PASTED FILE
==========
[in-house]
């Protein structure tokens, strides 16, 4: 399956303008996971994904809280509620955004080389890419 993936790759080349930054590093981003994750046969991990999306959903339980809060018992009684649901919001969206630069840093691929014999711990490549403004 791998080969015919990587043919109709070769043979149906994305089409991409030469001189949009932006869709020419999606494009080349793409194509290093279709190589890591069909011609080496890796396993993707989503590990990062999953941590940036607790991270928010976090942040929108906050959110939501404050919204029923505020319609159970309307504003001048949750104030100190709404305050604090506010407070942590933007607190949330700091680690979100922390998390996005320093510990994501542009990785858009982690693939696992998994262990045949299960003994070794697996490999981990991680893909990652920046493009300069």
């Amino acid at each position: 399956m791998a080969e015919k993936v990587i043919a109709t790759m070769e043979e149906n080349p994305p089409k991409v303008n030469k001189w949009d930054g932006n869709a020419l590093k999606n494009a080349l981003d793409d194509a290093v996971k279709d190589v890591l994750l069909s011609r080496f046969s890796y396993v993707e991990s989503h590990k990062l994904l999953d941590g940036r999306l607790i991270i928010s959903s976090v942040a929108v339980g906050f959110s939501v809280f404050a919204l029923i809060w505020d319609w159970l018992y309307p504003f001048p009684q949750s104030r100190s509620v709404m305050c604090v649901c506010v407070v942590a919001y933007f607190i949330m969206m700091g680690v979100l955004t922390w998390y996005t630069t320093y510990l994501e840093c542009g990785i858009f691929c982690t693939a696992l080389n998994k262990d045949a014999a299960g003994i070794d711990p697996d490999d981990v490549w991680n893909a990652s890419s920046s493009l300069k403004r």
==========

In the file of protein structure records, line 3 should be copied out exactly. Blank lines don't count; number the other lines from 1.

């Amino acid at each position: 399956m791998a080969e015919k993936v990587i043919a109709t790759m070769e043979e149906n080349p994305p089409k991409v303008n030469k001189w949009d930054g932006n869709a020419l590093k999606n494009a080349l981003d793409d194509a290093v996971k279709d190589v890591l994750l069909s011609r080496f046969s890796y396993v993707e991990s989503h590990k990062l994904l999953d941590g940036r999306l607790i991270i928010s959903s976090v942040a929108v339980g906050f959110s939501v809280f404050a919204l029923i809060w505020d319609w159970l018992y309307p504003f001048p009684q949750s104030r100190s509620v709404m305050c604090v649901c506010v407070v942590a919001y933007f607190i949330m969206m700091g680690v979100l955004t922390w998390y996005t630069t320093y510990l994501e840093c542009g990785i858009f691929c982690t693939a696992l080389n998994k262990d045949a014999a299960g003994i070794d711990p697996d490999d981990v490549w991680n893909a990652s890419s920046s493009l300069k403004r």